“They” might have wondered whether five male judges sitting on the United States Supreme Court of 2014 are wearing black robes or cassocks. “They” were the Know-Nothing Party of the 1840s-1850s America, the driving force of a Nativist movement that loathed not only the Irish and other immigrants, but also, and especially, all things Roman Catholic. They feared that if too many Catholics flooded “Anglo America,” the pope would soon be calling the shots in the United States on political, religious, cultural, and social matters. Perhaps historical irony doesn’t fit the question neatly, but a historical playback does offer food for thought: How would the anti-Catholic Nativists of yesteryear grapple with the fact that some 160 years after their heyday high court justices who are both conservative and Roman Catholic are laying down the law of the land – literally so?
One thing that would likely have them scratching their heads is that only one of the five justices has a surname synonymous with Nativist nightmares – a distinctly Irish moniker. Justice Anthony McLeod Kennedy has green in his bloodlines, but what of the others? Chief Justice John Glover Roberts has a name that at one time would have sounded quite Protestant to the Know Nothings, but today that is the name of a man who wears his Catholicism on his black sleeve. The sight of African-American Supreme Court Justice Clarence Thomas – a black jurist and a Catholic – might well have sent the rabidly anti-Papist Know Nothings into apoplectic fits.
Justices Scalia and Alito, Catholics both, would have fueled another Nativist nightmare: Not only was an Irish-Catholic “invasion” hitting America’s shores, but here come waves of papists from Italy itself, home of the Vatican.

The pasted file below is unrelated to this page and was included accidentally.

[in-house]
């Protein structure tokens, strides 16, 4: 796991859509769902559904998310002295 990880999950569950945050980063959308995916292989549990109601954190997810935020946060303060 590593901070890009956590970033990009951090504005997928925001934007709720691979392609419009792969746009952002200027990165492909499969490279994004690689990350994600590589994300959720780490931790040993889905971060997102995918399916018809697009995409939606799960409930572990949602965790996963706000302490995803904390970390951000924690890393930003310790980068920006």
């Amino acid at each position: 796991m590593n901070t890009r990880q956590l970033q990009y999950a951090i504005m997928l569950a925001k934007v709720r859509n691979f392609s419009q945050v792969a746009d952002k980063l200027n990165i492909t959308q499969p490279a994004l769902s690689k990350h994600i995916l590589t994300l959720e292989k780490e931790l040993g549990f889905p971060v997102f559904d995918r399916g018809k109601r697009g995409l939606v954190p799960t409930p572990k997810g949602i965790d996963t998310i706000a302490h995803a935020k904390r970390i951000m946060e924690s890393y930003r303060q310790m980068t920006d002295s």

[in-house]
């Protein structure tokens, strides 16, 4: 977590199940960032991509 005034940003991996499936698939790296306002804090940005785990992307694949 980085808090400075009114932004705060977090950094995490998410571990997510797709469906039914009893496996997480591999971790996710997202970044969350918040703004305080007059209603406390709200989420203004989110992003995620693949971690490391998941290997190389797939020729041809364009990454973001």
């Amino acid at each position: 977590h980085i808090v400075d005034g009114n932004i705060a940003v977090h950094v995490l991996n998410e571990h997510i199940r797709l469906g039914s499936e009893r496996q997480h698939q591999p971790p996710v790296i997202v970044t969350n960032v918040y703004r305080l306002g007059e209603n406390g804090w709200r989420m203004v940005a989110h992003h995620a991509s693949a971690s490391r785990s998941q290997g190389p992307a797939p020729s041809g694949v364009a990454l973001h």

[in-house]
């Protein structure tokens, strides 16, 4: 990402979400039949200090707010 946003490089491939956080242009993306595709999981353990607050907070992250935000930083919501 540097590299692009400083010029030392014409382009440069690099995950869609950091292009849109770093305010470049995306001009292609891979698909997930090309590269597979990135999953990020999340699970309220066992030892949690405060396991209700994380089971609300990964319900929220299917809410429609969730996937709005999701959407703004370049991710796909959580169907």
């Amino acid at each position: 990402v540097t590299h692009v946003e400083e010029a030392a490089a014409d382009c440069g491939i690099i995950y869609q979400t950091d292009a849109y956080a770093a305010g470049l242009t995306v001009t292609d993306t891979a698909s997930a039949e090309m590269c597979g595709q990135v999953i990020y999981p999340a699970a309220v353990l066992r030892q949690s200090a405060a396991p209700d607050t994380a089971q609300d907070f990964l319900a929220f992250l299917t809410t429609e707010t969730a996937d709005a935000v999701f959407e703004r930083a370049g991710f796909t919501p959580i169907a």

Conversely, the Supreme Court’s recent decisions that hint of dogmatic Catholicism in entrenched and archaic attitudes toward women might actually have appealed to Nativists, who staunchly believed – as did most men of the era – that a woman’s place was in the home, having babies, and practicing obeisance to their husbands. Still, the specter of five male justices handing down such landmark anti-abortion, anti-contraception decisions as the “Hobby Lobby Case” in a manner that, depending upon one’s view, hints or screams of the most conservative Catholic dictates is exactly what the Know Nothings feared.
One only has to look back at the Know Nothing credo to hypothesize that they would have viewed six Catholics on the Supreme Court (including the liberal Justice Sonia Sotomayor) with alarm and horror. In the middle of the 19th century, the hate-infused Know-Nothing Party seized power at the ballot box. They loathed anything Irish, anything Catholic, anything immigrant, anything they deemed “un-American.” The Nativist Movement had gathered steam in the 1840s, as rising waves of immigrants – especially Irish Catholics – evoked long-held antipathy towards anything smacking of Rome (the papacy) and the “ould sod.” The men who joined Nativist organizations throughout the country viewed themselves as “real Americans” – Anglo-Protestants.
In Boston and elsewhere, these groups operated at first in secret. Anti-foreigner, anti-Catholic activists formed secret groups, offering their support and votes to political candidates who shared their views either covertly or overtly. Members swore an oath of secrecy, and if they were asked about their views by anyone except a fellow Nativist, they were instructed to answer, “I know nothing.”
The movement attracted many men in and around Boston, and in the spring of 1854, the Know Nothings carried elections in Boston, Salem, and other cities. With the fall Massachusetts legislative and gubernatorial races looming, the Know Nothings had their collective eye on higher office, where they could enact laws targeting foreigners and Catholics. They did grandly statewide, winning every congressional seat, every constitutional office from governor on down, and full control of both houses of the Legislature. Across the nation, the movement’s ranks swelled to over a million in 1854, their confidence leading them to anoint themselves the “American Party.”
The ascendancy of the Know-Nothings proved mercurial. In 1856, the American Party ran Millard Fillmore in the presidential election. The onset of the Civil War would shove the Know-Nothings into history’s backwaters. Still, their prejudice toward immigrants has sadly endured in various political incarnations, as the current immigration controversy reflects.
No matter what, the vision of five Catholic men pronouncing from on high what is and what is not the “American Way” would have baffled and infuriated the Know Nothings as much as the recent decisions of five male Catholic justices have enraged legions of American women.